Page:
Other Names for this Disease
- Chromosome 17p11.2 deletion syndrome
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chromosome 17. Although this region contains multiple genes, researchers believe that the loss of one particular gene, RAI1, in each cell is responsible for most of the characteristic features of the condition. Smith-Magenis syndrome is not typically inherited, but results from a genetic change that occurs during the formation of reproductive cells (eggs or sperm) or in early fetal development.Smith-Magenis syndrome is a developmental disorder that affects many parts of the body. The major features of this condition include mild to moderate intellectual disability, delayed speech and language skills, distinctive facial features, sleep disturbances, and behavioral problems. Most people with Smith-Magenis syndrome have a deletion of genetic material from a specific region of
Last updated: 8/22/2014
- Smith-Magenis syndrome. Genetics Home Reference (GHR). December 2013; http://ghr.nlm.nih.gov/condition=smithmagenissyndrome. Accessed 8/22/2014.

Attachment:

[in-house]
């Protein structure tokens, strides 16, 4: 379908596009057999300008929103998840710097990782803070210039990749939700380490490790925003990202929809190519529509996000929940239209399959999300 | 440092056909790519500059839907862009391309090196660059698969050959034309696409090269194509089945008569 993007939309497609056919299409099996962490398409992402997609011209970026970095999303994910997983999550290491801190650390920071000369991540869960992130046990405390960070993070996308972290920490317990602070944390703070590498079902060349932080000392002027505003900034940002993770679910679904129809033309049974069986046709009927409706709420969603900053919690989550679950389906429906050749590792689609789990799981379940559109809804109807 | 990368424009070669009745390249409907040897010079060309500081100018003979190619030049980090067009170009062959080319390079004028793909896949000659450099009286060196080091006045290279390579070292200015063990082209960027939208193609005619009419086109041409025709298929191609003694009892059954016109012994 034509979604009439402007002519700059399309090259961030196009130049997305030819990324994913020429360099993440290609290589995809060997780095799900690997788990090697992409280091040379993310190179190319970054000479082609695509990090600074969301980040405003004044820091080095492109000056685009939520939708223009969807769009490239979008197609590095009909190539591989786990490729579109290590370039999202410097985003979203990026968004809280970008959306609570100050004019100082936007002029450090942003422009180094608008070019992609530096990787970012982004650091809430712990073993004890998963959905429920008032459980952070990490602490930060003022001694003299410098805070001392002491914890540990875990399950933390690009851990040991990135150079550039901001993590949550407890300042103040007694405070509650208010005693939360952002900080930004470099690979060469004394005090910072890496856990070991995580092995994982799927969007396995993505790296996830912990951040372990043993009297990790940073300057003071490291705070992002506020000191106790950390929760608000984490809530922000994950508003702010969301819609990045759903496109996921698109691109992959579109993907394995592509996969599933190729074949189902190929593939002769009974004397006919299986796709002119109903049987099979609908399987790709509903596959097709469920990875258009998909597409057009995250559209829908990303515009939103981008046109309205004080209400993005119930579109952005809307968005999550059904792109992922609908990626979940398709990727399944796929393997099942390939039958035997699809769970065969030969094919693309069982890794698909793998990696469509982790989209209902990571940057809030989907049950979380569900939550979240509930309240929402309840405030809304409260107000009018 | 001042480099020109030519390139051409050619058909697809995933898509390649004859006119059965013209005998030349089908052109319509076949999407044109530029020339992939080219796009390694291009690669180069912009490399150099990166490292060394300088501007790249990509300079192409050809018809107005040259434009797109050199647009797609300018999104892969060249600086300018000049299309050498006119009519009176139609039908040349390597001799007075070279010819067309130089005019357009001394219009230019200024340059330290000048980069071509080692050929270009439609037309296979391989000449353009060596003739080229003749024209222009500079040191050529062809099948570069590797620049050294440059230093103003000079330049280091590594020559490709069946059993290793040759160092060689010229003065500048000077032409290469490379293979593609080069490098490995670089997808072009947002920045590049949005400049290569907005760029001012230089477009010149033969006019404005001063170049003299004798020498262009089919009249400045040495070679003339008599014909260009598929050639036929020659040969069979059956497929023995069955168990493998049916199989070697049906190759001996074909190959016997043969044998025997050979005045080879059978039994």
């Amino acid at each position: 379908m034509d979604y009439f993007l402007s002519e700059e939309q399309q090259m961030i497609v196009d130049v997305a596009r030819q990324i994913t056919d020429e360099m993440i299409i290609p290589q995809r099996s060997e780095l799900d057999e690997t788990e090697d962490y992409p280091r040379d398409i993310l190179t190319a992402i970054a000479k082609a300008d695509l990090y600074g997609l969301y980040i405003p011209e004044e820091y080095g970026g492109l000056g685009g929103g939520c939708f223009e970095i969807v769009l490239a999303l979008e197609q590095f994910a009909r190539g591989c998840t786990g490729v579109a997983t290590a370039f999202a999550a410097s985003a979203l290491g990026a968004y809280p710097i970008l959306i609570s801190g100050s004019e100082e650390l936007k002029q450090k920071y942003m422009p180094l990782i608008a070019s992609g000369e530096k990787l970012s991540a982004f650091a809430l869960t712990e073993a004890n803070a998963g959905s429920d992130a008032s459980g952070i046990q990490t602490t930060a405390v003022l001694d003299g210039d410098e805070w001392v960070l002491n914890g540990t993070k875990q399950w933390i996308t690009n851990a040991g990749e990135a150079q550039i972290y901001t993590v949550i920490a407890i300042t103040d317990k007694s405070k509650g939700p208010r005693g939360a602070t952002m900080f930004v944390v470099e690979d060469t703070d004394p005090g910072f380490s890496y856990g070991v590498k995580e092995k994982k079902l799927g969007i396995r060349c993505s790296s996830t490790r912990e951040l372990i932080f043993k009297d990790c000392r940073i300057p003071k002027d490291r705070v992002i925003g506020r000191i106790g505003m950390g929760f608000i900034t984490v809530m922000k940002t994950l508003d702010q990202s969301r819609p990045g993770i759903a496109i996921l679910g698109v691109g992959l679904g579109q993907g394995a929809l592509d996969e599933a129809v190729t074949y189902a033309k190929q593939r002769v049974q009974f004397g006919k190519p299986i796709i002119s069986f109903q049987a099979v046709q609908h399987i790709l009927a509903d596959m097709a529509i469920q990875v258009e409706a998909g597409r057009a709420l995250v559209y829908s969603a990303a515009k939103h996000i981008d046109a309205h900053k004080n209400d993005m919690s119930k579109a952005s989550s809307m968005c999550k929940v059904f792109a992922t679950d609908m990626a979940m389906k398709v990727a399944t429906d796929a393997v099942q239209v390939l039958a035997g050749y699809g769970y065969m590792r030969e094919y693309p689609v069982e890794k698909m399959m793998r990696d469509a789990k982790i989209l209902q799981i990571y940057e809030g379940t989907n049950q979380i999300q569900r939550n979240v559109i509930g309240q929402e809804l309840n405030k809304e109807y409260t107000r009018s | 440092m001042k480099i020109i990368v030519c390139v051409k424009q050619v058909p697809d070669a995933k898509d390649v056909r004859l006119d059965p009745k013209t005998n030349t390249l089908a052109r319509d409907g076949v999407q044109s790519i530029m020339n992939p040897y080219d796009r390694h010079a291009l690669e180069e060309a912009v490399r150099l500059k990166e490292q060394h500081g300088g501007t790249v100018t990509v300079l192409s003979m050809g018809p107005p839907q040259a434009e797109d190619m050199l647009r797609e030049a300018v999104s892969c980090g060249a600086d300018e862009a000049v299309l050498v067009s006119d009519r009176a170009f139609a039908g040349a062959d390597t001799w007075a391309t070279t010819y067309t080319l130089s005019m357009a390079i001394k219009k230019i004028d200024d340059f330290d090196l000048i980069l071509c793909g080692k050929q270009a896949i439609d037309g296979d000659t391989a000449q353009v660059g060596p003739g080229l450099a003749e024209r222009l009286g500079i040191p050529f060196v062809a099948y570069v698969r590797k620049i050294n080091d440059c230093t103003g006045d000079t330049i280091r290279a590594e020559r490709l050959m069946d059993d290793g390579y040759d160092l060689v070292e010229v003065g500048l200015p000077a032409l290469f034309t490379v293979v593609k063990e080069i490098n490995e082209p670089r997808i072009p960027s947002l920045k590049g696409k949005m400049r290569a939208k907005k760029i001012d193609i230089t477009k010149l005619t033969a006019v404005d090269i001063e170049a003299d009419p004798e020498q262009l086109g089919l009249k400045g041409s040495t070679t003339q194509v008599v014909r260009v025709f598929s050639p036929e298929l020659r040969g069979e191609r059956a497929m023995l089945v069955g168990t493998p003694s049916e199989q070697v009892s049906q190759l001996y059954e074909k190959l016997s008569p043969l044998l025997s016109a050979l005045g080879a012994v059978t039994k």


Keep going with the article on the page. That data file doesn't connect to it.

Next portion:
- Genetics Home Reference (GHR) contains information on Smith-Magenis syndrome. This website is maintained by the National Library of Medicine.
- The National Organization for Rare Disorders (NORD) is a federation of more than 130 nonprofit voluntary health organizations serving people with rare disorders. Click on the link to view information on this topic.
- The Monarch Initiative brings together data about this condition from humans and other species to help physicians and biomedical researchers. Monarch’s tools are designed to make it easier to compare the signs and symptoms (phenotypes) of different diseases and discover common features. This initiative is a collaboration between several academic institutions across the world and is funded by the National Institutes of Health. Visit the website to explore the biology of this condition.
- Online Mendelian Inheritance in Man (OMIM) is a catalog of human genes and genetic disorders. Each entry has a summary of related medical articles. It is meant for health care professionals and researchers. OMIM is maintained by Johns Hopkins University School of Medicine.
- Orphanet is a European reference portal for information on rare diseases and orphan drugs. Access to this database is free of charge.
- PubMed is a searchable database of medical literature and lists journal articles that discuss Smith-Magenis syndrome. Click on the link to view a sample search on this topic.